But the piece du resistance of the Jewish food issue is that just prior to or after we eat to the point of internal combustion and we are on the brink of physical destruction, we collectively find our innate survival instincts and have a fast day. Most people think that Jews fast once a year on Yom Kippur -- wrong, wrong, wrong.

Most holiday feeding frenzies are accompanied by a fast day -- either immediately before or after the "pig" fest. (No, not a real pig. We don't do that.)

As my friend Ilan said last week on the fast day immediately following Rosh Hashana: "if this fast didn't exist then someone would have had to create it."

It's true.

If we didn't have an external force imposing fast days on us we, as a people, would have probably died out long ago. Or we would have been more like my possibly misconstrued view of Christians. No food in the house, but enough alcohol to fuel the entire American army. Scotch for breakfast. Gin for lunch and wine for dinner.

I guess that every culture picks its own poison. I'm just glad that mine includes kishka, chopped liver, roasted potatos with oil dripping off them, bagels with 30% cream cheese, ....

Okay, all this typing has burned off some calories. I think I am ready for the pre-Yom Kippur meal.

Tuesday, September 15, 2009

That's it! I'm starting my own blacklist

(Spoiler notice: This is political in tone. For anyone who doesn't like when I am political, turn back now or forever hold your tongue and rolling eyeballs.)

I have been following the Anti-Israel thing happening at the Toronto International Film Fest with great interest. For one reason, I came from Toronto and I love to keep up with what is going on there -- particularly when it is pathetic and parochial because then I feel even better about not living there. I also like to think quietly (well, sort of) in my head: "Ah ha! I told you so!" That's for all the Jews in Toronto who like to tell me how tolerant Toronto -- and Canada by extension -- is.

But when I read the Toronto Star today I just decided that I had had enough of this stupid Israel bashing.

I always thought that film was about expressing one's self. I always thought it was an art form. (Don't start me on the "then what the heck are all those cheesy Hollywood movies doing?" I don't know.)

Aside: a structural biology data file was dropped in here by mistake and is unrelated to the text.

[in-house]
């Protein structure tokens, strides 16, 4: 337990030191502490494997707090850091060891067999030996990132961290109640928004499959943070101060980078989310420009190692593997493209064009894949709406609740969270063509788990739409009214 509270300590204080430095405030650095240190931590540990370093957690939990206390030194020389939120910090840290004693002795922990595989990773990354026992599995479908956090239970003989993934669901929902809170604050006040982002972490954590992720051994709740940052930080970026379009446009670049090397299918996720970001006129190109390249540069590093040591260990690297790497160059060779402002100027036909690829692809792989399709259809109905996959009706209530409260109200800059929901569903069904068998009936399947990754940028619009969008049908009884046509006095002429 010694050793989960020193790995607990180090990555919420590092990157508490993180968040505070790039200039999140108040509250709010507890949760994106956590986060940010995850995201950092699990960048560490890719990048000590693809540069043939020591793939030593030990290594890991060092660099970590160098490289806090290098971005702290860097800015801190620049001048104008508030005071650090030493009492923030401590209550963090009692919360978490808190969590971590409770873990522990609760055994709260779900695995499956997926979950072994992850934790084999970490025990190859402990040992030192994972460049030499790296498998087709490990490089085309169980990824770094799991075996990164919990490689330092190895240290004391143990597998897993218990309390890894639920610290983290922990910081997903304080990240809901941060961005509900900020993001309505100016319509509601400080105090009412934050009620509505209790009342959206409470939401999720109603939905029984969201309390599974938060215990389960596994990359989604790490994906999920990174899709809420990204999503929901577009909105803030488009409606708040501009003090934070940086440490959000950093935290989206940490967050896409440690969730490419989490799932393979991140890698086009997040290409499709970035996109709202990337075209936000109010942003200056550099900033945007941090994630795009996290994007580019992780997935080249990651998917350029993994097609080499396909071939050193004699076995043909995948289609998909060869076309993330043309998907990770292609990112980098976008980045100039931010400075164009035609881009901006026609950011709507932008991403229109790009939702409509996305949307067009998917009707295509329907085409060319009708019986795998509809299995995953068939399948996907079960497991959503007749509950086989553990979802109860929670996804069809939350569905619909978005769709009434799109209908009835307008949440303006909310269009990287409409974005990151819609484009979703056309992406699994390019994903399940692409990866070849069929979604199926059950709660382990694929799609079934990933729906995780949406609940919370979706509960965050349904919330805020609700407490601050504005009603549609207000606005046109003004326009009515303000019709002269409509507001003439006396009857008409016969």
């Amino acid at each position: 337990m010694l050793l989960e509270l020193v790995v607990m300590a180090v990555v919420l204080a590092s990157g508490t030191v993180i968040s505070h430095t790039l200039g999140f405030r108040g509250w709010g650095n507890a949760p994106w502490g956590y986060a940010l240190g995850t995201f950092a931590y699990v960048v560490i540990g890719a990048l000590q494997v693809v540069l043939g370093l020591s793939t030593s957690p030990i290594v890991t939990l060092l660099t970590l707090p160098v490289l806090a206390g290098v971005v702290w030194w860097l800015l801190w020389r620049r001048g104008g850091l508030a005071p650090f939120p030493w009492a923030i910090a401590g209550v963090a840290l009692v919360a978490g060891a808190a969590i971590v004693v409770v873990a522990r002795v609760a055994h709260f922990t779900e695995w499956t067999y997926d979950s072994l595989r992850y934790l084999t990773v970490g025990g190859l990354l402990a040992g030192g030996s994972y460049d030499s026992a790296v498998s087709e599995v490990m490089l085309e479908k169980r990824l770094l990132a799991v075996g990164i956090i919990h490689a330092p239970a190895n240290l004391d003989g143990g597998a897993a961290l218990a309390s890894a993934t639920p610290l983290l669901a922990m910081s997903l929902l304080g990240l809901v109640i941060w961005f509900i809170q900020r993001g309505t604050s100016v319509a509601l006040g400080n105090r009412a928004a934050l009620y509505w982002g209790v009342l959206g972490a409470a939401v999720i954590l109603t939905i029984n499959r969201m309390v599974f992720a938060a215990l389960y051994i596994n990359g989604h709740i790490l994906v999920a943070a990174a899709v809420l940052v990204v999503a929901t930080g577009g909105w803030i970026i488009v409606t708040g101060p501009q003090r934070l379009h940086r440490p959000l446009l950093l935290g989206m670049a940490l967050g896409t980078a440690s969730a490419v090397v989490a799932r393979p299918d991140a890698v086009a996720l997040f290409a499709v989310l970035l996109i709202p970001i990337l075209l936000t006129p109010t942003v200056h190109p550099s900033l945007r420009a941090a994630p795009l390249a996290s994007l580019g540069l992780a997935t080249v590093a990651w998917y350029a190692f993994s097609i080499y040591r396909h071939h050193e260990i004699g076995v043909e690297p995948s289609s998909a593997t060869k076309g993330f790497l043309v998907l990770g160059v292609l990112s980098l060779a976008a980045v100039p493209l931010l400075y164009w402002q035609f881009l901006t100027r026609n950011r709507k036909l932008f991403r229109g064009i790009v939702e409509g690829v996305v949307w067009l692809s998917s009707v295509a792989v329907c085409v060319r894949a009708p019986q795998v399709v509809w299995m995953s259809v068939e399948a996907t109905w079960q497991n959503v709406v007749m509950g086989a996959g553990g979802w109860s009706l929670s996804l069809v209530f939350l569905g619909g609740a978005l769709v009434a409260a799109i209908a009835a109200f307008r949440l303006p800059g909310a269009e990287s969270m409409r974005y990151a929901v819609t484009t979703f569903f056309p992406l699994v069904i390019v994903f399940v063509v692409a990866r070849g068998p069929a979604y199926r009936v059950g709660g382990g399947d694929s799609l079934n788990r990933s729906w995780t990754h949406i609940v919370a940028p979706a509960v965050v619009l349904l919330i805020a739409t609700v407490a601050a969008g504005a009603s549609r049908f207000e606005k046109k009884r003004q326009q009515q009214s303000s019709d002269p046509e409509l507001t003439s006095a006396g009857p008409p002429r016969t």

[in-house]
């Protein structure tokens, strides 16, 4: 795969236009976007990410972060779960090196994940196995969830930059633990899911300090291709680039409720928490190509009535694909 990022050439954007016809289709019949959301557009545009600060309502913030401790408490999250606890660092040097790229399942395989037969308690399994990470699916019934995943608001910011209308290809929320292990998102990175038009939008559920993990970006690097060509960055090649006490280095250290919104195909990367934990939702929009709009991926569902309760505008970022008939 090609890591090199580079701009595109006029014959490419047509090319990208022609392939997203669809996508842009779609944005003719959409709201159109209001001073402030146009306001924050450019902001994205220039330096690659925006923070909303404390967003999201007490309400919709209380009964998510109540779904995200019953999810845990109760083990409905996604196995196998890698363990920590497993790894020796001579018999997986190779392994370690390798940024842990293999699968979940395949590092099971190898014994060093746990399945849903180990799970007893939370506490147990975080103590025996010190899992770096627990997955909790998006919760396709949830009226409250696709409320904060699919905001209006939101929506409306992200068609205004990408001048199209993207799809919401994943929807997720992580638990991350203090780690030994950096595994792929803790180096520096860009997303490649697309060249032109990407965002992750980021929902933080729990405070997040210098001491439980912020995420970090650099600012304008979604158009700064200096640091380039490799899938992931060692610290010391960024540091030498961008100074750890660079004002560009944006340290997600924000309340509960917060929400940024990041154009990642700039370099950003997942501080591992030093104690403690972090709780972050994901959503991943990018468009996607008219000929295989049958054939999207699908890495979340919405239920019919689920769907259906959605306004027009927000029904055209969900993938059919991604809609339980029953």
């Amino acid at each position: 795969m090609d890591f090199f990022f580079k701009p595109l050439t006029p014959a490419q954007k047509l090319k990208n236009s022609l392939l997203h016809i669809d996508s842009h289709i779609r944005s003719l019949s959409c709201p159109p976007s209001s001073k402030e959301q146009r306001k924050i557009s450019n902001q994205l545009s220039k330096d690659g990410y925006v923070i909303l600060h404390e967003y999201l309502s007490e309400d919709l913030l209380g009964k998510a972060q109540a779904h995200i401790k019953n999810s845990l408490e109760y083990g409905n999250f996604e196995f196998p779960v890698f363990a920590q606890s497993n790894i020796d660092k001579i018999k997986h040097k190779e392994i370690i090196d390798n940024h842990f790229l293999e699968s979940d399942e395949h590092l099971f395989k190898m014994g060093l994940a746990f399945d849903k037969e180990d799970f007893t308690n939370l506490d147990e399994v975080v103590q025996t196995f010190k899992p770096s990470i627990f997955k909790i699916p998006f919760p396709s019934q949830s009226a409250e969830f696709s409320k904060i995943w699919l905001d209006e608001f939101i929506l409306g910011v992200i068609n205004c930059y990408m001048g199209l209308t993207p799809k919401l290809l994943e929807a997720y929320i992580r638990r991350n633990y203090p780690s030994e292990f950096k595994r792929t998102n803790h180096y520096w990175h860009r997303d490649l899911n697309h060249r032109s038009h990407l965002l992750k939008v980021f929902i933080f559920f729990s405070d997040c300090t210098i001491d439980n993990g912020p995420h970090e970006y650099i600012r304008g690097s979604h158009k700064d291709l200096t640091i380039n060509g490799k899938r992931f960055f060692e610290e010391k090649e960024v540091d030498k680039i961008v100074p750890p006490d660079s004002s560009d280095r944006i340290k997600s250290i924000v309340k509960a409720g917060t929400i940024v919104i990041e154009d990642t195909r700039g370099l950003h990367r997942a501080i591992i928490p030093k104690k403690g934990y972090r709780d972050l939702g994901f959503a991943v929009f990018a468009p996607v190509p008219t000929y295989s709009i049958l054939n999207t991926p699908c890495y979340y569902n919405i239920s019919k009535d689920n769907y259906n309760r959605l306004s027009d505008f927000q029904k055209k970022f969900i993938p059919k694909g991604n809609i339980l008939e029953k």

My sister (oh, she is going to luvvv this) has an MA in film from NYU. During the years that she studied film I watched some pretty bizarre little, super-8 film vignettes on my parents' living room walls. When they were over, my parents would just sit there so impressed with my sister's brilliance and I just sat there wondering what the heck I had just seen. How long can you watch a sad looked woman smoke a cigarette in her rundown kitchenette? (Answer: a long time)

Apparently I was not nearly as deep or broadminded as the rest of them. Either way, over the years, I have learned to see film more through my sister's eyes and as a result I have expectations of film and film people.

However, has-beens like Jane Fonda and Danny Glover (well documented friend of super anti-semite Mel Gibson) do not see it this way. Neither does Naomi Klein but we excommunicated her from the tribe years ago and she is just one of those all-around angry-intellectual types who thinks that her mental calisthenics make her better than other people.

I have no comment on film-makers John Greyson and Elle Flanders because I know their type -- lefties with little or no real information who simply "think" the world should be a certain way and without an ounce of on-the-ground facts to back up their thoughts, simply take a position. And of course it's an anti-Israel position -- those are the most popular positions to take. EVERYONE is taking that position. It's de rigeur.

Today Flanders commented in the Star that she wasn't opposed to the film makers but rather to what the Israeli government is doing. That's nice Elle you stupid shit. What has the government got to do with Israeli film makers? That's the most pathetic excuse I have heard to date.

She went on to say that in focusing on Israel, the film festival was ignoring the Palestinians. Okay Elle ... I guess it has to be spelled out for you. Either the spotlight was on Israel or it wasn't. And if it was, then the Palestinian Authority is not Israel -- unless you are in bed with Abu Mazen et al. Your comments would be much more palatable if you actually knew what you were talking about. You can't suck and blow at the same time!!!!

So much for film as expression or art. All bets are off if it comes to Tel Aviv or Israel. The film festival could show films made my Idi Amin, Hitler, Mugabe and the likes for days on end and there would be no outpouring of anger. But show a film made by an Israeli and it must be bad. The biggest joke is that most of the Israeli film makers are more left leaning than the average Israeli. They are more like the people blacklisting them than they are like me!